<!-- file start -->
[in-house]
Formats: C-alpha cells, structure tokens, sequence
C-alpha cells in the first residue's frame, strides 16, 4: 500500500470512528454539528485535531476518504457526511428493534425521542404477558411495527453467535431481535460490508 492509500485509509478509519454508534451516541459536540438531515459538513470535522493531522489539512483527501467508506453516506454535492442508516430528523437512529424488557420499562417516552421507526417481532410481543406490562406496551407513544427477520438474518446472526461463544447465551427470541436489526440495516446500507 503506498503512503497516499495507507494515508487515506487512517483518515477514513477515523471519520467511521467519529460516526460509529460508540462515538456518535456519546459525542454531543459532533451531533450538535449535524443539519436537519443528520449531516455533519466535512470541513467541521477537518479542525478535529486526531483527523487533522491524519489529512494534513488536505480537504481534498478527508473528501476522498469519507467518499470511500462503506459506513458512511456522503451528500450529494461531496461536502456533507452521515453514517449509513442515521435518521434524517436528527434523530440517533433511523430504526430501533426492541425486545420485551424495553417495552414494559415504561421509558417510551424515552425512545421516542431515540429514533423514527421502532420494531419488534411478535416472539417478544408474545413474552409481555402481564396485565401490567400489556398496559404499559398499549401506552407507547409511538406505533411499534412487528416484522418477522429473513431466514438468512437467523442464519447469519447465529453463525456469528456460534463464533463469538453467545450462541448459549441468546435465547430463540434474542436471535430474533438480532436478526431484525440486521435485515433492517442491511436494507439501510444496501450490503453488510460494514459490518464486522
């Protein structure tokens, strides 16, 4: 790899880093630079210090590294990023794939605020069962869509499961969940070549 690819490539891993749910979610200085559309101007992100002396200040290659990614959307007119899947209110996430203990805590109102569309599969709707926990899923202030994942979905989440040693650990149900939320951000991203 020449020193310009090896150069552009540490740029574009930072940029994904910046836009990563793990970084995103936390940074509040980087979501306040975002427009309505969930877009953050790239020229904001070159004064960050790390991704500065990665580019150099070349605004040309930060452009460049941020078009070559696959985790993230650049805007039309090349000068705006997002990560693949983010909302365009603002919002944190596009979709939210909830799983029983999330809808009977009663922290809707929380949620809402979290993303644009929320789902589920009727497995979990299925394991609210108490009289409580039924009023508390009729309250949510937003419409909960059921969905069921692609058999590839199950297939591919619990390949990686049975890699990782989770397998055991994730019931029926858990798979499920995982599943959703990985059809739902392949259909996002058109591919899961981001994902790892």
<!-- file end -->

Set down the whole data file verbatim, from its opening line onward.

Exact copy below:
[in-house]
Formats: C-alpha cells, structure tokens, sequence
C-alpha cells in the first residue's frame, strides 16, 4: 500500500470512528454539528485535531476518504457526511428493534425521542404477558411495527453467535431481535460490508 492509500485509509478509519454508534451516541459536540438531515459538513470535522493531522489539512483527501467508506453516506454535492442508516430528523437512529424488557420499562417516552421507526417481532410481543406490562406496551407513544427477520438474518446472526461463544447465551427470541436489526440495516446500507 503506498503512503497516499495507507494515508487515506487512517483518515477514513477515523471519520467511521467519529460516526460509529460508540462515538456518535456519546459525542454531543459532533451531533450538535449535524443539519436537519443528520449531516455533519466535512470541513467541521477537518479542525478535529486526531483527523487533522491524519489529512494534513488536505480537504481534498478527508473528501476522498469519507467518499470511500462503506459506513458512511456522503451528500450529494461531496461536502456533507452521515453514517449509513442515521435518521434524517436528527434523530440517533433511523430504526430501533426492541425486545420485551424495553417495552414494559415504561421509558417510551424515552425512545421516542431515540429514533423514527421502532420494531419488534411478535416472539417478544408474545413474552409481555402481564396485565401490567400489556398496559404499559398499549401506552407507547409511538406505533411499534412487528416484522418477522429473513431466514438468512437467523442464519447469519447465529453463525456469528456460534463464533463469538453467545450462541448459549441468546435465547430463540434474542436471535430474533438480532436478526431484525440486521435485515433492517442491511436494507439501510444496501450490503453488510460494514459490518464486522
């Protein structure tokens, strides 16, 4: 790899880093630079210090590294990023794939605020069962869509499961969940070549 690819490539891993749910979610200085559309101007992100002396200040290659990614959307007119899947209110996430203990805590109102569309599969709707926990899923202030994942979905989440040693650990149900939320951000991203 020449020193310009090896150069552009540490740029574009930072940029994904910046836009990563793990970084995103936390940074509040980087979501306040975002427009309505969930877009953050790239020229904001070159004064960050790390991704500065990665580019150099070349605004040309930060452009460049941020078009070559696959985790993230650049805007039309090349000068705006997002990560693949983010909302365009603002919002944190596009979709939210909830799983029983999330809808009977009663922290809707929380949620809402979290993303644009929320789902589920009727497995979990299925394991609210108490009289409580039924009023508390009729309250949510937003419409909960059921969905069921692609058999590839199950297939591919619990390949990686049975890699990782989770397998055991994730019931029926858990798979499920995982599943959703990985059809739902392949259909996002058109591919899961981001994902790892």